what they are or what they appear to be?
and what of non-empirical entities?
square and overhand are defined by what they are knot...
and holes are defined by what they are not...
If I give you credit for not misspelling knot can you explain the joke?
Holes and space might be a good counter example. A hole isn't a thing is it?
Resha Caner wrote:
Defining what something is implicitly defines what it is not. So, why would it be wrong to make make the implicit explicit?
Maybe what the OP is trying to imply is that it would be impossible to completely define something by what it is not, as that would involve an infinite list ... and thereby a list of many irrelevant things that would only cloud the issue. However, I would offer up the challenge that it is likewise impossible to give a complete definition even by saying what something is.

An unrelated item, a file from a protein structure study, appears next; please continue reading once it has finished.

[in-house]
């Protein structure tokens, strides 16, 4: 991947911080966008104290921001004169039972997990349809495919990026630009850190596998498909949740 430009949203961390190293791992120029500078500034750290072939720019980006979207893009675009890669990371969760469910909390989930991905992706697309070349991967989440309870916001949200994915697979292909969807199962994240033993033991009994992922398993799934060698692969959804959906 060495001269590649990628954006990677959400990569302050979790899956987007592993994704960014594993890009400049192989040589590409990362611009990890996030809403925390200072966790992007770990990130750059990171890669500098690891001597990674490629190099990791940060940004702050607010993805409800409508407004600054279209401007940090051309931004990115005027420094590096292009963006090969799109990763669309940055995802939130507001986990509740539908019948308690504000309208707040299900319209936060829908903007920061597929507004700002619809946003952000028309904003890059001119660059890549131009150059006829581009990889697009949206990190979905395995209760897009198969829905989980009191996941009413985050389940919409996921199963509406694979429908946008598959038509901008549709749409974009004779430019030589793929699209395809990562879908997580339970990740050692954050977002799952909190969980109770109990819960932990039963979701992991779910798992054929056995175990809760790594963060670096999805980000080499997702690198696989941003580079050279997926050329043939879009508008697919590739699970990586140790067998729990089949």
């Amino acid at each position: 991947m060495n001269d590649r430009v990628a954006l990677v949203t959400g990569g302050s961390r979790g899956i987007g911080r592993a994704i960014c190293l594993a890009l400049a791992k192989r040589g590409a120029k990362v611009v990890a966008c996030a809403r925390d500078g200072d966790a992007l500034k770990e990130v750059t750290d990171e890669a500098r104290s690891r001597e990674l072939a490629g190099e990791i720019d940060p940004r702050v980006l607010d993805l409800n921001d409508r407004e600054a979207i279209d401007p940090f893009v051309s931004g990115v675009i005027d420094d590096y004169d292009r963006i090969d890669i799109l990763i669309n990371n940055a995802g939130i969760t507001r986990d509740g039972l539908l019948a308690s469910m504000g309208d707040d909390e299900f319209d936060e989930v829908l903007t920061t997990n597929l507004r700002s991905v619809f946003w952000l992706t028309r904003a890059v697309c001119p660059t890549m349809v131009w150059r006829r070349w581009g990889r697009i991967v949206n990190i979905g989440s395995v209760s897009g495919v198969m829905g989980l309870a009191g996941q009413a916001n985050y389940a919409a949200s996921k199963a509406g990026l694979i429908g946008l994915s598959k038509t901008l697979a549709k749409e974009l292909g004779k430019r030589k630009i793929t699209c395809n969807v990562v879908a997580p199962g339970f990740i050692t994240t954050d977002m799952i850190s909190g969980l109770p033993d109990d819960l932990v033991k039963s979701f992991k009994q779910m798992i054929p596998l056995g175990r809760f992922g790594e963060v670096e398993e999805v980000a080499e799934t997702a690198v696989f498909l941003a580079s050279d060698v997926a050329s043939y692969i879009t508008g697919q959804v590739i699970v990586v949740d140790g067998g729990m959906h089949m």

I would further note that reduction ad absurdum is a powerful technique in mathematics.
Not sure of your point. I would reply that all we need is to know enough about each object to identify them.
chaz wyman wrote:
Things are defined by what they are, not what they are not
Were this to be true then all things would be the same thing; all things would be everything - with out the benefit of making a distinction.
A thing can only be understood by what is not and what it is like. - by making distinctions and similes.
That doesn't seem to make sense to me. A shoe and a nail seem easy to define such that no one would confuse them. Can you explain further?
Things are not defined.
Not in an absolute sense, and not by themselves.
Things may however be defined in relation to other things.
Chaz disagreed and I thought you and he said the same thing. More information is needed for me.
I would add that if you are searching for something then it is necessary to know what it is not.
If you don't know what you are looking for then knowing what not to look for helps a great deal. (If the set of things to choose from is small.)